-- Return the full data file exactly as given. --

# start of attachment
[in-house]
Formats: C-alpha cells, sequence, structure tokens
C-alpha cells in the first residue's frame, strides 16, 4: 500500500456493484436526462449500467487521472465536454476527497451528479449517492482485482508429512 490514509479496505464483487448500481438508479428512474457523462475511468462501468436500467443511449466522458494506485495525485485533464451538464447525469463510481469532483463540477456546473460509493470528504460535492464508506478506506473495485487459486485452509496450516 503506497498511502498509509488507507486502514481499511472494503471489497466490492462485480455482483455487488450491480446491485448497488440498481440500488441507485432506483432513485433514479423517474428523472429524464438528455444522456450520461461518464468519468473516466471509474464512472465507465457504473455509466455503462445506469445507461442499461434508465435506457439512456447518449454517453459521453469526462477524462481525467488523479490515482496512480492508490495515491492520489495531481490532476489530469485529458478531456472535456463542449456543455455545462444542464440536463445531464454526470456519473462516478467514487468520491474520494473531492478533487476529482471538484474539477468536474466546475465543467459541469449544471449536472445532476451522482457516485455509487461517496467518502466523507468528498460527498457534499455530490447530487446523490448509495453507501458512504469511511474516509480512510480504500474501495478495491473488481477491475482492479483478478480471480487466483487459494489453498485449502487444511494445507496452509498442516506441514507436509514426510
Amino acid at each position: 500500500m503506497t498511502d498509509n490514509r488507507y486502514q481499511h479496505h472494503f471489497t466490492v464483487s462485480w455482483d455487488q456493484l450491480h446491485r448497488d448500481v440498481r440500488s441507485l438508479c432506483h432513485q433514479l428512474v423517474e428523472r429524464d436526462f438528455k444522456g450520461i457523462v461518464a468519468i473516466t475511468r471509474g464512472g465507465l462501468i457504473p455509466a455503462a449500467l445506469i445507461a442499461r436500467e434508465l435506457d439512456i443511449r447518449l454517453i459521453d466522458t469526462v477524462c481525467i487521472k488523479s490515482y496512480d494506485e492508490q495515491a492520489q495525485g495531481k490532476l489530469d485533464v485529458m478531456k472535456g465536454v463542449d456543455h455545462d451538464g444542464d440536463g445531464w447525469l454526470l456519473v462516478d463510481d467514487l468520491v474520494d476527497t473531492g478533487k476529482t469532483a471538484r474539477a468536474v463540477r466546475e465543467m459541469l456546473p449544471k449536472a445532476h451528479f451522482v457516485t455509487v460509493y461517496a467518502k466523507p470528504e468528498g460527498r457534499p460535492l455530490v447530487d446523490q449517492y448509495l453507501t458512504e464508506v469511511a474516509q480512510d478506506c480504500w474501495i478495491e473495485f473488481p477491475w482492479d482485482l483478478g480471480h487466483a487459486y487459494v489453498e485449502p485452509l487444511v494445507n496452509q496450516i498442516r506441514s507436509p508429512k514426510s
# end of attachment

[in-house]
Formats: C-alpha cells, sequence, structure tokens
C-alpha cells in the first residue's frame, strides 16, 4: 500500500456493484436526462449500467487521472465536454476527497451528479449517492482485482508429512 490514509479496505464483487448500481438508479428512474457523462475511468462501468436500467443511449466522458494506485495525485485533464451538464447525469463510481469532483463540477456546473460509493470528504460535492464508506478506506473495485487459486485452509496450516 503506497498511502498509509488507507486502514481499511472494503471489497466490492462485480455482483455487488450491480446491485448497488440498481440500488441507485432506483432513485433514479423517474428523472429524464438528455444522456450520461461518464468519468473516466471509474464512472465507465457504473455509466455503462445506469445507461442499461434508465435506457439512456447518449454517453459521453469526462477524462481525467488523479490515482496512480492508490495515491492520489495531481490532476489530469485529458478531456472535456463542449456543455455545462444542464440536463445531464454526470456519473462516478467514487468520491474520494473531492478533487476529482471538484474539477468536474466546475465543467459541469449544471449536472445532476451522482457516485455509487461517496467518502466523507468528498460527498457534499455530490447530487446523490448509495453507501458512504469511511474516509480512510480504500474501495478495491473488481477491475482492479483478478480471480487466483487459494489453498485449502487444511494445507496452509498442516506441514507436509514426510
Amino acid at each position: 500500500m503506497t498511502d498509509n490514509r488507507y486502514q481499511h479496505h472494503f471489497t466490492v464483487s462485480w455482483d455487488q456493484l450491480h446491485r448497488d448500481v440498481r440500488s441507485l438508479c432506483h432513485q433514479l428512474v423517474e428523472r429524464d436526462f438528455k444522456g450520461i457523462v461518464a468519468i473516466t475511468r471509474g464512472g465507465l462501468i457504473p455509466a455503462a449500467l445506469i445507461a442499461r436500467e434508465l435506457d439512456i443511449r447518449l454517453i459521453d466522458t469526462v477524462c481525467i487521472k488523479s490515482y496512480d494506485e492508490q495515491a492520489q495525485g495531481k490532476l489530469d485533464v485529458m478531456k472535456g465536454v463542449d456543455h455545462d451538464g444542464d440536463g445531464w447525469l454526470l456519473v462516478d463510481d467514487l468520491v474520494d476527497t473531492g478533487k476529482t469532483a471538484r474539477a468536474v463540477r466546475e465543467m459541469l456546473p449544471k449536472a445532476h451528479f451522482v457516485t455509487v460509493y461517496a467518502k466523507p470528504e468528498g460527498r457534499p460535492l455530490v447530487d446523490q449517492y448509495l453507501t458512504e464508506v469511511a474516509q480512510d478506506c480504500w474501495i478495491e473495485f473488481p477491475w482492479d482485482l483478478g480471480h487466483a487459486y487459494v489453498e485449502p485452509l487444511v494445507n496452509q496450516i498442516r506441514s507436509p508429512k514426510s